Two Ways To Mess Up A Sermon

As a frequent sermon-giver, sometimes even in church, I do a lot of thinking about presentation. There are two extremes I can go to in my sermons: hyper-application or hyper-fact giving.

Hyper-application occurs when I give an application for just about every verse I deal with. By the end all the applications sort of run together and people leave with the three ways to make their marriage more love-filled with the six steps to real love allowing them to implement the four steps to financial responsibility allowing them to take on the 8 reasons to give away your money now. In the end, no one knows what happened.

Hyper-fact giving occurs when I list out the seven ways this Hebrew word can be used and the 13 verses this word shows up in and the four different words the Greek uses to translate the word leading us to the eight main differences in Greek/Hebrew translation. In the end everyone knows what happened–nothing.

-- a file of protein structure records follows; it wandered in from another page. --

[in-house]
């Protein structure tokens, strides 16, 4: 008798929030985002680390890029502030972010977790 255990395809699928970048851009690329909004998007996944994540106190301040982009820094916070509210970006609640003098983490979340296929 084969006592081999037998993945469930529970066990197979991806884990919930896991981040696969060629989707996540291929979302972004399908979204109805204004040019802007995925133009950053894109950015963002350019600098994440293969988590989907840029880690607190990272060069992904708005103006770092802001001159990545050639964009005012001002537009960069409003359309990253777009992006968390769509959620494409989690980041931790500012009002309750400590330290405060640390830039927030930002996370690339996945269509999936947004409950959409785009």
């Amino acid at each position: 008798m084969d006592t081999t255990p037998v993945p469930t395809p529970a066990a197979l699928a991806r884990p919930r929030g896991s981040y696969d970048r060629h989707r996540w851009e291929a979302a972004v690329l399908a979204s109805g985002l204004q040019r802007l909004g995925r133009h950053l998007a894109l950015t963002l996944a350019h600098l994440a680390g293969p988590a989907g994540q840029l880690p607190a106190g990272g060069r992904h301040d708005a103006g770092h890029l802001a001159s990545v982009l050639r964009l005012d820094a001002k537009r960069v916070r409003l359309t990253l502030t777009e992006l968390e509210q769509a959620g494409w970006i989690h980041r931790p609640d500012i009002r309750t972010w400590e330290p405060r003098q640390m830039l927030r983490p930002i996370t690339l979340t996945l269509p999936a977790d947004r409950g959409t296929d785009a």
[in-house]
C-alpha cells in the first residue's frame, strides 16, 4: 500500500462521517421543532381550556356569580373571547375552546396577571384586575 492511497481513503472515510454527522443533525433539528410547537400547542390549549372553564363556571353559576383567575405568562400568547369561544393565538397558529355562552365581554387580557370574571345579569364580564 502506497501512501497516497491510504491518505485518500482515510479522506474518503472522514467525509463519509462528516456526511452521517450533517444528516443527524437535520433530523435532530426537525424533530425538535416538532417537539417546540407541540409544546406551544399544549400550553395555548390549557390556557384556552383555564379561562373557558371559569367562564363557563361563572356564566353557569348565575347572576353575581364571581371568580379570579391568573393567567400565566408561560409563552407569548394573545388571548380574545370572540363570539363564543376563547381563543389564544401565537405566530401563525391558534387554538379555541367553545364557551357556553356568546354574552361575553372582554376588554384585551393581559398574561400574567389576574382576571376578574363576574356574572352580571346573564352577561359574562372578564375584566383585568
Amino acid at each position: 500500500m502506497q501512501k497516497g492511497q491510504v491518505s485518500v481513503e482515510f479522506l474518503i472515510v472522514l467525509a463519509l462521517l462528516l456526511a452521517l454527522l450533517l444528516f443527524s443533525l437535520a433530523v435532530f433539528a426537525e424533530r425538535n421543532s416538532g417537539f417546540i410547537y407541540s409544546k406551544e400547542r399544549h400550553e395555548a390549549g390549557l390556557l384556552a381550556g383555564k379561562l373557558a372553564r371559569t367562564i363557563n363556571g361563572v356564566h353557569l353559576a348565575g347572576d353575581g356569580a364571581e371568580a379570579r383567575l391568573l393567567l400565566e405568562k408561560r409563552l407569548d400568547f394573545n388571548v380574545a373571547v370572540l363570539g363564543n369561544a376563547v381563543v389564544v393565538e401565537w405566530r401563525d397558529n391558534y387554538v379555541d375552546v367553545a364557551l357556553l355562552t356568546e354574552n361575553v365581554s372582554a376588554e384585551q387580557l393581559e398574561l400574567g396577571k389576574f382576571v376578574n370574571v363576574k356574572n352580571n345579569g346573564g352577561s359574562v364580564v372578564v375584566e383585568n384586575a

I think both are immense time wasters, if not dangerous. Telling people exactly what to do now that you’ve heard this verse removes any struggling a person might need to do with that verse. “OK, I’ll just do what he said.”

Giving so many facts leads to knowledge without love. It leads to people feeling smarter but not having gotten anywhere spiritually. Most fact-giving sermons are light on application, usually the application is tacked on and makes little sense.

There’s a balance in there. Facts and applications are both necessary. Extremes are to be avoided. Good luck with that.

2 thoughts on “Two Ways To Mess Up A Sermon”

  1. Nope, that’s just my new deodorant, Old Spice High Enurance Pure Sport. Good stuff though.

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